The world has changed since A.G. Lafley last sat at the helm of Procter & Gamble Co.
This story first appeared in the May 31, 2013 issue of WWD. Subscribe Today.
Four years later, the consumer — who once willingly traded up to more expensive global brands — wants value and a more local point of view. Formidable competitors, such as L’Oréal and Unilever, have gained ground and nibbled away at P&G’s market share in beauty.
One week after returning to P&G as chairman, president and chief executive officer, taking the reins from his successor Bob McDonald, Lafley faces a threefold task, said Wall Street analysts. In their view, he must simplify the vision, boost top-line sales and market share by first fixing the beauty business and revving up the innovation pipeline, and find a successor to replace himself.
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Lafley’s return was applauded by many analysts who view him as an inspired leader adept at simplifying complicated issues and unifying the organization with a clear-cut focus. Several analysts also nodded to McDonald’s $10 billion cost-cutting plan, but said his focus on country-category combinations was overly complex, and his mission of “touch and inspire more lives in more places” — while noble — fell flat.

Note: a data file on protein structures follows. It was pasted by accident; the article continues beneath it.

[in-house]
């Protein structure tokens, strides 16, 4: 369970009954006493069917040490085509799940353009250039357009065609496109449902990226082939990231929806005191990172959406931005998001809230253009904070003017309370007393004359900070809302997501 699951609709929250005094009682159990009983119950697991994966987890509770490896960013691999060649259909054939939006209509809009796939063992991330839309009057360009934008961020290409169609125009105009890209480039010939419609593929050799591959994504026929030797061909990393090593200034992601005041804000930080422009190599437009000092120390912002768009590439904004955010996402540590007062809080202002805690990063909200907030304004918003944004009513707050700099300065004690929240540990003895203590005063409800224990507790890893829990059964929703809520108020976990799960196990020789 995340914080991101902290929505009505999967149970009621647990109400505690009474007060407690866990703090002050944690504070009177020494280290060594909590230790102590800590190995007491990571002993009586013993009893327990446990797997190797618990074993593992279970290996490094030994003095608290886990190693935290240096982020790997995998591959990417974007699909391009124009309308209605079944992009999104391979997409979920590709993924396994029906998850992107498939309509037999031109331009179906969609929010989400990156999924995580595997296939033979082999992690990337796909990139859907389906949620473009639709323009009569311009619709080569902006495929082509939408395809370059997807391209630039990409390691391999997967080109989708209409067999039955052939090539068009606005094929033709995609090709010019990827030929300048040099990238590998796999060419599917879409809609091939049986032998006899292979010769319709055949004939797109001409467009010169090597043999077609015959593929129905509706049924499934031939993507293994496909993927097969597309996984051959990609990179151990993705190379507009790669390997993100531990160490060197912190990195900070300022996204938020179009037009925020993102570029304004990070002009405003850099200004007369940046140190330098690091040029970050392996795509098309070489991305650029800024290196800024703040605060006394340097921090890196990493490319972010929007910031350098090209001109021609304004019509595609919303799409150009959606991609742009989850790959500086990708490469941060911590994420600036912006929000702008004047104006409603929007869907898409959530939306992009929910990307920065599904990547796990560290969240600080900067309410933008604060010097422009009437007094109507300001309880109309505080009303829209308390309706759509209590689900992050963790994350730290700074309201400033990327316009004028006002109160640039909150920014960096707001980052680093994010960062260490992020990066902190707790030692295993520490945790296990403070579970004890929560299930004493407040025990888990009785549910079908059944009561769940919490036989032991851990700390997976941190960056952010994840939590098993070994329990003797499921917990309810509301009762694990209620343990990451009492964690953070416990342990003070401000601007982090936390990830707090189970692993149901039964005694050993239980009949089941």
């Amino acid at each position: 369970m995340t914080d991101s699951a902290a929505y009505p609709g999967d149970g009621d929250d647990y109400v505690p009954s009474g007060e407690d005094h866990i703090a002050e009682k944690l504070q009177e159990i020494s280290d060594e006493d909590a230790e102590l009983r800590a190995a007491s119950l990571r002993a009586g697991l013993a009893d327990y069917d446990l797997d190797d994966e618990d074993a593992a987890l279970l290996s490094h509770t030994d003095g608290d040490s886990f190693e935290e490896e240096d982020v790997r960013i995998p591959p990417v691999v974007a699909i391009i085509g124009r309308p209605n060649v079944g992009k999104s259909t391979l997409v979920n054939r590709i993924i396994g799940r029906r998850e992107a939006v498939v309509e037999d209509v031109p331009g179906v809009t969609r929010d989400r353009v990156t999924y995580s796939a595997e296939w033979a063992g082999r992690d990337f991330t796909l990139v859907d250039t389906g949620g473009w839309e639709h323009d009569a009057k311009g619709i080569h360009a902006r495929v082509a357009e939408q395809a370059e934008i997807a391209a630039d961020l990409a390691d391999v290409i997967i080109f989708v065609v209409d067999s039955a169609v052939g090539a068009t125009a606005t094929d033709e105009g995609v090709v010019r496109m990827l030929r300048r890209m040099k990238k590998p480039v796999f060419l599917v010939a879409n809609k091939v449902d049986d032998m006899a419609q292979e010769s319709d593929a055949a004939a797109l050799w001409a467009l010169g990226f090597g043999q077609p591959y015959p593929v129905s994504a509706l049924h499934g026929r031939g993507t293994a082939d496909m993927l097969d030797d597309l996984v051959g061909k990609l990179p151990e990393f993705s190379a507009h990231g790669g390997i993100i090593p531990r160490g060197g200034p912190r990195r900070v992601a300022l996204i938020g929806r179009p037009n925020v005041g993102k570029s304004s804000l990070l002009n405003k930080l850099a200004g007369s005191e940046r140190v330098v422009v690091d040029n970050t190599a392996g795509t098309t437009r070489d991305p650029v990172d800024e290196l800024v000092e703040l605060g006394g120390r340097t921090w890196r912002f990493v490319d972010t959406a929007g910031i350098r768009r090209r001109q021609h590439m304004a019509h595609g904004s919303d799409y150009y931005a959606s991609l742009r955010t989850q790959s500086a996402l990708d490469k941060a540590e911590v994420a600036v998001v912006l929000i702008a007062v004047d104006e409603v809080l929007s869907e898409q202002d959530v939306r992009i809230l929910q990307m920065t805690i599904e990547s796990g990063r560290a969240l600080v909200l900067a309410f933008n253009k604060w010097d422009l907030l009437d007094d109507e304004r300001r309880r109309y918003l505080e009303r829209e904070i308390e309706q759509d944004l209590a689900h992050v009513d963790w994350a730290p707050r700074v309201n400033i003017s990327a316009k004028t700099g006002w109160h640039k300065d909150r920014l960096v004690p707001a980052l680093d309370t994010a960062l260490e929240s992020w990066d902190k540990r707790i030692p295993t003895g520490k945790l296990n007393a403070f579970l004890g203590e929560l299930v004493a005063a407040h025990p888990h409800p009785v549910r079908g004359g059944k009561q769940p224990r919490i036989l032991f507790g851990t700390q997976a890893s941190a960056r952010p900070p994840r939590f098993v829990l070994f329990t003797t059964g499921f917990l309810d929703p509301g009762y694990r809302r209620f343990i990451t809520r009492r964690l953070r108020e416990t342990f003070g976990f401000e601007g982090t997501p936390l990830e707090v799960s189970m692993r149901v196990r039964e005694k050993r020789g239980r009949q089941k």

“[Lafley] was really able to get to the core of a problem, simplify it and give good direction,” said BMO Capital analyst Connie Maneaty. She recalled that when Lafley first took over as ceo from Durk Jager in 2000, “he took a complicated restructuring and made it easy for the company to pull together.” She continued, “When A.G. [Lafley] came in, he said ‘We’re going to focus on the top 10 countries, the top 10 customers and the top 10 brands,’ and boom, everybody started marching in the same direction…He is not a caretaker. He’s been brought in to reenergize Procter and groom executives to succeed him.”
His return is seen as pivotal but temporary.
“From the get-go, his job is to find a successor,” said Deutsche Bank analyst Bill Schmitz, who noted that Lafley will turn 66 next month.
The Wall Street Journal reported late Thursday that P&G is planning to elevate four current senior executives to new top roles. This would potentially put one of these sector presidents in line to succeed Lafley.
Many industry observers have named Deb Henretta, group president of global beauty care at P&G, as a likely candidate to succeed Lafley. During his prior tour as ceo, Lafley took a keen interest in the category. In fact, prior to being named president and ceo in 2000, he was the head of P&G’s global beauty business. But P&G’s troubles in beauty — if they continue — could push her name down the list.
“This is her game to lose,” said Schmitz, referring to Henretta as a possible ceo candidate.
A flood of top-ranking beauty executives have exited the company in recent years, a number of which went on to take ceo posts elsewhere, including Ed Shirley, president and ceo of Bacardi Ltd.; Charles “Chip” Bergh, president and ceo of Levi Strauss & Co., and Christopher de Lapuente, global president and ceo of Sephora.
“P&G is not a meritocracy. It’s very political,” said one financial observer, referring to the exodus of talent.